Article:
632km of tarmac all in a day's ride
Colin Anderson must have been pretty wicked in the years before he discovered cycling, because there's been no rest for him since. Hamish Bidwell reports.
Even at 65, there's still a youthful, restless energy about Colin Anderson.
Barely a minute of the Palmerston North postie's day is wasted. If he's not delivering mail, he's on a training ride or raising money for charity or in the midst of his latest quest for a world or national record in the realm of ultra-distance cycling.
Anderson talks a mile a minute too. Or at least he did until The Dominion Post asked him exactly what he likes about the sport he's built the last 25 years of his life around.
"I must enjoy it," Anderson said, after a lengthy silence.
"I guess I don't think about it. I just roll from one ride to the next."
The start to this year has been busier than usual, but only slightly. Turning 65 made Anderson think he ought to do a couple of things to signify his age, which led to last month's attempt on the world 12-hour record for the 60-69 age-group, on the velodrome at Feilding's Johnstone Park.
He duly achieved it, covering 353km, then carried on to set a "benchmark" for 24 hours. It wasn't a record because "no-one's actually bothered to do it before".
Anderson had wanted to ride 650km over the 24 hours, but the blustery weather meant 632km was "all" he could muster.
He would have waited for a calmer day, but in order for the 12-hour record to be official, Anderson had to nominate a day two weeks in advance, as part of the ratification process stipulated by ultra-distance officials in the United States.
"I had nine guys who had to sit exams by email from the States and they weren't allowed to support me in any shape or form. They were just there to clock that everything was going properly," Anderson said.
"We had three sets of electronic timing and I don't know how many sheets of paper went back to the States, but there were literally hundreds of forms. But that's good, it means it's a level playing field around the world and there's no argy bargy."
Anderson took the odd comfort stop, but there was no sleeping during the 24 hours.
"No, 24 hours is a doddle to stay awake, but much more than that and I start to wander a bit. When I did the Cape Reinga to Bluff I went the first 32 hours before I went to sleep."
That was when Anderson was 59 and he set a record of four days 17 hours and 40 minutes for the 2158km route.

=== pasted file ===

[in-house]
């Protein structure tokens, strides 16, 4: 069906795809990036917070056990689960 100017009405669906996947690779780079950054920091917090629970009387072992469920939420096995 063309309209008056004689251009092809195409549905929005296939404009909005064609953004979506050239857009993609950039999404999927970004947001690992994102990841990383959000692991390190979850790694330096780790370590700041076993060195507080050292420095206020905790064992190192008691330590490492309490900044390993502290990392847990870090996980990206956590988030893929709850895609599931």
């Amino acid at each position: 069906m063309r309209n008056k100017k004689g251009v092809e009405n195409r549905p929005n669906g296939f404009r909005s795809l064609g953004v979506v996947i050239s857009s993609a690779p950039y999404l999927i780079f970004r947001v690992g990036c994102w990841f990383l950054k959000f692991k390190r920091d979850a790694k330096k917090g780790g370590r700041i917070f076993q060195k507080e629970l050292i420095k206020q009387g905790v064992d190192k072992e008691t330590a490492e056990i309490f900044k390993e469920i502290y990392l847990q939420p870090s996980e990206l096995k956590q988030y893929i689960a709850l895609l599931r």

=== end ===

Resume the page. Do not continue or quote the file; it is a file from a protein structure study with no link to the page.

His conversation is littered with casual references to feats like that, including 1200km rides in Europe and North America over the years. Spending 66 hours pedalling across France is no mean feat especially given Anderson has survived cancer, is riddled with arthritis and was a committed smoker and drinker when he first hopped on a bike 25 years ago.
After months of training, 45km was still the longest ride he could manage back then, but it didn't stop him from deciding to tackle the 160km Lake Taupo cycle challenge. A love affair was born and Anderson has been back to the event 24 times, clocking 67 laps of the lake.
Eight is the most he's managed in one day and now the challenge is to ride 65 in the next three months, starting on Monday. As he has always done, Anderson will be trying to raise money at the same time and all proceeds from the 65 laps will be going to CanTeen.
Someone has already donated $3000 and Anderson is hopeful of having a sizeable cheque to present after the 10,400km ride.
"That gives it a bit more impetus and means I'm not just some silly old sausage going out for a ride," he said.
Anderson will take the laps pretty slowly, budgeting on seven-hour circuits, taking into account a couple of stops for coffee and a stretch of the legs. When the mood takes him he'll probably have the odd two-lap day as well.
"I've had to rent a house for three months and take time off work from New Zealand Post, so it's an expensive undertaking. But it's something I wanted to do ... I'm looking forward to it."
The Dominion Post